Decision to open Lake Lisgar waterpark to come soon

The fate of the 2020 season for Lake Lisgar waterpark could be decided before the end of the month.

Progress has been made at the Lake Lisgar Waterpark in Tillsonburg. The old water slide has been removed after a lifespan of more than 20 years. It will be replaced by the town this summer. (Chris Abbott/Tillsonburg News)

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The fate of the Lake Lisgar waterpark’s 2020 season be decided by Tillsonburg council before the end of the month.

The popular Tillsonburg destination, which is already undergoing repairs to its slide, could be opened by early July, despite a staff recommendation to close the park for the summer.

But with COVID-19 leaving much of the summer recreation season in doubt across the province – and the steep costs of running the facility – Tillsonburg council will possibly be facing a difficult decision Monday.

Town staff is pushing to close the park due to the ongoing repairs and the financial strain of running Lake Lisgar for a shortened season.

The staff report indicated the town would save $113,000 in wages and operating costs if the waterpark wasn’t opened this year. The startup cost alone for the waterpark is $10,000, the report stated. “However, based on past performance, any delay to the start of the season has a far greater impact on revenue than an early shut down.”

The replacement slide, which is costing the town about $330,000, should still be completed by the middle of June, barring any delays.

“This would limit the ability to run the waterpark at full capacity, which would mean meeting revenue targets would be impossible,” the report stated.

Rick Cox, the town’s director of recreation, culture and parks, said there would then be another two- to three-week delay while the slide undergoes testing, leaving early July as the best hope for a 2020 opening.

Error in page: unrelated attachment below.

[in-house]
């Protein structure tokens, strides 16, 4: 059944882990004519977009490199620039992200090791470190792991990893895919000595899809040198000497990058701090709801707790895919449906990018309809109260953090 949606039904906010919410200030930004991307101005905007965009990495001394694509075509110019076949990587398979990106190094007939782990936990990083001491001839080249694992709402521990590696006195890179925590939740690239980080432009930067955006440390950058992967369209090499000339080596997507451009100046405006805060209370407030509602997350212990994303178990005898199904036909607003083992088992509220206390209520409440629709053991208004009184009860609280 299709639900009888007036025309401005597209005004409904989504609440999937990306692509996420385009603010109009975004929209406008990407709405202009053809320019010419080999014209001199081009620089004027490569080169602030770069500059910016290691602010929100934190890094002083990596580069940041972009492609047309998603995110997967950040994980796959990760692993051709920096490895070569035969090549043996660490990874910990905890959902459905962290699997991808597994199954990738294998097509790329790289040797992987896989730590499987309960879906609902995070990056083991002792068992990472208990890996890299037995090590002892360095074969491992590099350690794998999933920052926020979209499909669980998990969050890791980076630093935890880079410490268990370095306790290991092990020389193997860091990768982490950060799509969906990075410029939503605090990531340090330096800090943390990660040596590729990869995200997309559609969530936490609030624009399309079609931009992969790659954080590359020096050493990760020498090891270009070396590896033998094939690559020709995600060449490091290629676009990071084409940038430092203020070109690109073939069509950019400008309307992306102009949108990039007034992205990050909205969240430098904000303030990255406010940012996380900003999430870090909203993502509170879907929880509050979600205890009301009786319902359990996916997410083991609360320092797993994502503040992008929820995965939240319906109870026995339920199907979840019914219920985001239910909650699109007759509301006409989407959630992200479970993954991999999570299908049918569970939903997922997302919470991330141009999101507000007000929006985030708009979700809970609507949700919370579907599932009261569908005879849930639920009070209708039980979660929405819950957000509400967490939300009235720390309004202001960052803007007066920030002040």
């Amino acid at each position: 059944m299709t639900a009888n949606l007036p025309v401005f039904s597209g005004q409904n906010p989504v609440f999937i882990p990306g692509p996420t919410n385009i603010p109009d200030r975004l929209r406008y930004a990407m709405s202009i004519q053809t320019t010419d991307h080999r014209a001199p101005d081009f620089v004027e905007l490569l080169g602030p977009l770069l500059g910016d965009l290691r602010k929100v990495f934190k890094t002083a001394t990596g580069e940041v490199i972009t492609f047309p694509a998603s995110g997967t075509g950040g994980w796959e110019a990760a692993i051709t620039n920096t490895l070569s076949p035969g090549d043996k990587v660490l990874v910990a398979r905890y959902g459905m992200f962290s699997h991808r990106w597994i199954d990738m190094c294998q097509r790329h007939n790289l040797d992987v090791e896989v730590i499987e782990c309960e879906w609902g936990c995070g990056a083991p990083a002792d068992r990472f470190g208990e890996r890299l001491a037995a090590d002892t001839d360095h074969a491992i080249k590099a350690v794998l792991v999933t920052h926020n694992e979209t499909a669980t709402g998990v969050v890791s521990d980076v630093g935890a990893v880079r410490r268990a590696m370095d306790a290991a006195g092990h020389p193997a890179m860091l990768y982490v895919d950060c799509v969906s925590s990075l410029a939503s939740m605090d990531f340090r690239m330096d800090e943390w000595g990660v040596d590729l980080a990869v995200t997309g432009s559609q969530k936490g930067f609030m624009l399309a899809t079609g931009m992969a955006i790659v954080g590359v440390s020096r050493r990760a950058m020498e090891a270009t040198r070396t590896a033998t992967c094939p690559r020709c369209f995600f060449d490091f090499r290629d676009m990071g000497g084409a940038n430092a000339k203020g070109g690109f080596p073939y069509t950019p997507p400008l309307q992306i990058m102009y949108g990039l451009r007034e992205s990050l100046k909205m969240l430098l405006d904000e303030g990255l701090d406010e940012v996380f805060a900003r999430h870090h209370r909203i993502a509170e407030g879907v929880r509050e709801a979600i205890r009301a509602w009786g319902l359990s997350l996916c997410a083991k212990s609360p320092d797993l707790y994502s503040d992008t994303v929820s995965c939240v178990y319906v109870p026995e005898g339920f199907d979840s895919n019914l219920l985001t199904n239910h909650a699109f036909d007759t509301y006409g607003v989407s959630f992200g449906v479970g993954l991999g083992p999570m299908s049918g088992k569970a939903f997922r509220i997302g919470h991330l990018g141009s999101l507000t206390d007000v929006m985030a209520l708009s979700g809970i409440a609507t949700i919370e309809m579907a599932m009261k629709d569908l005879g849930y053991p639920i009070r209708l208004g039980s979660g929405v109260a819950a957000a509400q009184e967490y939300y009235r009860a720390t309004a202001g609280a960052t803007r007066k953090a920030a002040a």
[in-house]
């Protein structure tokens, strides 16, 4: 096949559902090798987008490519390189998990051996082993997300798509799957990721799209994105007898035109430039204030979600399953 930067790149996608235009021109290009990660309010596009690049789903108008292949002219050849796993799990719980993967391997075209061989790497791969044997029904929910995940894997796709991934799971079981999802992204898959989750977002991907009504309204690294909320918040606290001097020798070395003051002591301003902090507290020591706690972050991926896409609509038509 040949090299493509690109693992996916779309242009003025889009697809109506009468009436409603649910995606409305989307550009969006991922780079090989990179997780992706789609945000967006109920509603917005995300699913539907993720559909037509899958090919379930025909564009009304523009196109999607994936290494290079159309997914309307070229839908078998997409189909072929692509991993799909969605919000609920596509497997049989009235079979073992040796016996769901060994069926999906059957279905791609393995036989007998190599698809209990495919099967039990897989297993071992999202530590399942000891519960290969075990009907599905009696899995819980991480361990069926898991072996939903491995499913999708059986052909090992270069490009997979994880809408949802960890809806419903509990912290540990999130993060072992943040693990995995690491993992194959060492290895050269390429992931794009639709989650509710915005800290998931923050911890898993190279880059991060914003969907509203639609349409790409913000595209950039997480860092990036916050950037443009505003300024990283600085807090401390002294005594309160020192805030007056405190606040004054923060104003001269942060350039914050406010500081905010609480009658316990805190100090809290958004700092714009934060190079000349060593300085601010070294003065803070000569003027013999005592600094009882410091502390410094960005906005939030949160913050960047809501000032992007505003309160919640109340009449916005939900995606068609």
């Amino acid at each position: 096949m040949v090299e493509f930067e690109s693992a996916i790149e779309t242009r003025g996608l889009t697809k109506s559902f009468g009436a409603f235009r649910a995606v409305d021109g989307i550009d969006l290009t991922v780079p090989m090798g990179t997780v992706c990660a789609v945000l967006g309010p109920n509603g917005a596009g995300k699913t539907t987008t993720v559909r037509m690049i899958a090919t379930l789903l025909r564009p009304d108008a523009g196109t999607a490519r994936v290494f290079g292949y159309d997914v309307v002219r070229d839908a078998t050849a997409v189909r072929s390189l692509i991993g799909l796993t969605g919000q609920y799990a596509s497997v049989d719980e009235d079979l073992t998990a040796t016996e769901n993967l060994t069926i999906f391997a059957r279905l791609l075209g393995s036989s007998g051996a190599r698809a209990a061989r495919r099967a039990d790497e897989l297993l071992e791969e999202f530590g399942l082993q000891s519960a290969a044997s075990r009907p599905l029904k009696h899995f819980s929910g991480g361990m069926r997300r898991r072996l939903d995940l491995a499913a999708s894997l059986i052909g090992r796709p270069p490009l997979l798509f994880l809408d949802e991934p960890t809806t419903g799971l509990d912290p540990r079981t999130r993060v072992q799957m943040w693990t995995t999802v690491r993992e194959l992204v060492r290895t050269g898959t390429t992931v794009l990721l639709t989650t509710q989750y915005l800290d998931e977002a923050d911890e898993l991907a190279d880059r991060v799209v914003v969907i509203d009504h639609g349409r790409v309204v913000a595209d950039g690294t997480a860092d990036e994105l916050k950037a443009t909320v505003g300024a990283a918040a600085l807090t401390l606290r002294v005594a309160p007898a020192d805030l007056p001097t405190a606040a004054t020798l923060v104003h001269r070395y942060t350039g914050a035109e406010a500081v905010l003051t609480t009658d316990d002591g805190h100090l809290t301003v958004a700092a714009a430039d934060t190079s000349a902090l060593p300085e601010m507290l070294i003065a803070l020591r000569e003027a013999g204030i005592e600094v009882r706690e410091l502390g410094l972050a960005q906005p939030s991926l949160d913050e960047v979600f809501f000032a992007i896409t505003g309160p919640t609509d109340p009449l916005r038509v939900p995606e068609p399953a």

The work began in March but was temporarily halted due to COVID-19 until restarting earlier this month.

“We’re worried by compromising the startup of the season and delaying it into July, we’re really making it difficult for us to succeed, especially where there will likely be cultural and public-health restrictions,” Cox said. “We think the business model, which is not great anyways at the waterpark and wonderful from a community spirit point of view, may be not wise for us to run it.”

Progress has been made at the Lake Lisgar Waterpark in Tillsonburg. The old water slide has been removed after a lifespan of more than 20 years. (Chris Abbott/Tillsonburg News)

The waterpark has been a contentious topic for town council over the the past year. The town’s Memorial Park revitalization advisory and recreation and sport advisory committees recommended it be demolished and replaced with a splash pad last July.

Staff began looking for potential funding from the provincial and federal governments, but a petition from more than 2,000 people was then presented to town council in October pleading to keep the waterpark open.

The committee predicted the park’s aging infrastructure could cost upwards of $4.5 million to repair and replace, while its operating costs would mean a regular deficit.

The slide replacement for the park was eventually approved in the town’s 2020 budget.

At its previous meeting, town council was leaning towards having the waterpark open for at least part of the season, with Coun. Penny Esseltine calling it “spirit lifting.”

Coun. Chris Rosehart noted the poor optics of paying for the slide, finishing the work and having it sit empty for the last two months of summer.

The town’s indoor pool also remains closed until further notice due to provincial emergency orders in the wake of the pandemic

With the public-health guidelines evolving and the province slowly reopening, council will receive additional information Monday to decide the waterpark’s use this summer.

“Until we actually have facts, I would suggest that this be received and deferred and deliberate with up to date information. … This is a big deal,” Tillsonburg Mayor Stephen Molnar said.


Here’s a rundown of our daily coverage on the Woodstock-area fallout of the COVID-19 pandemic from March, April and May.

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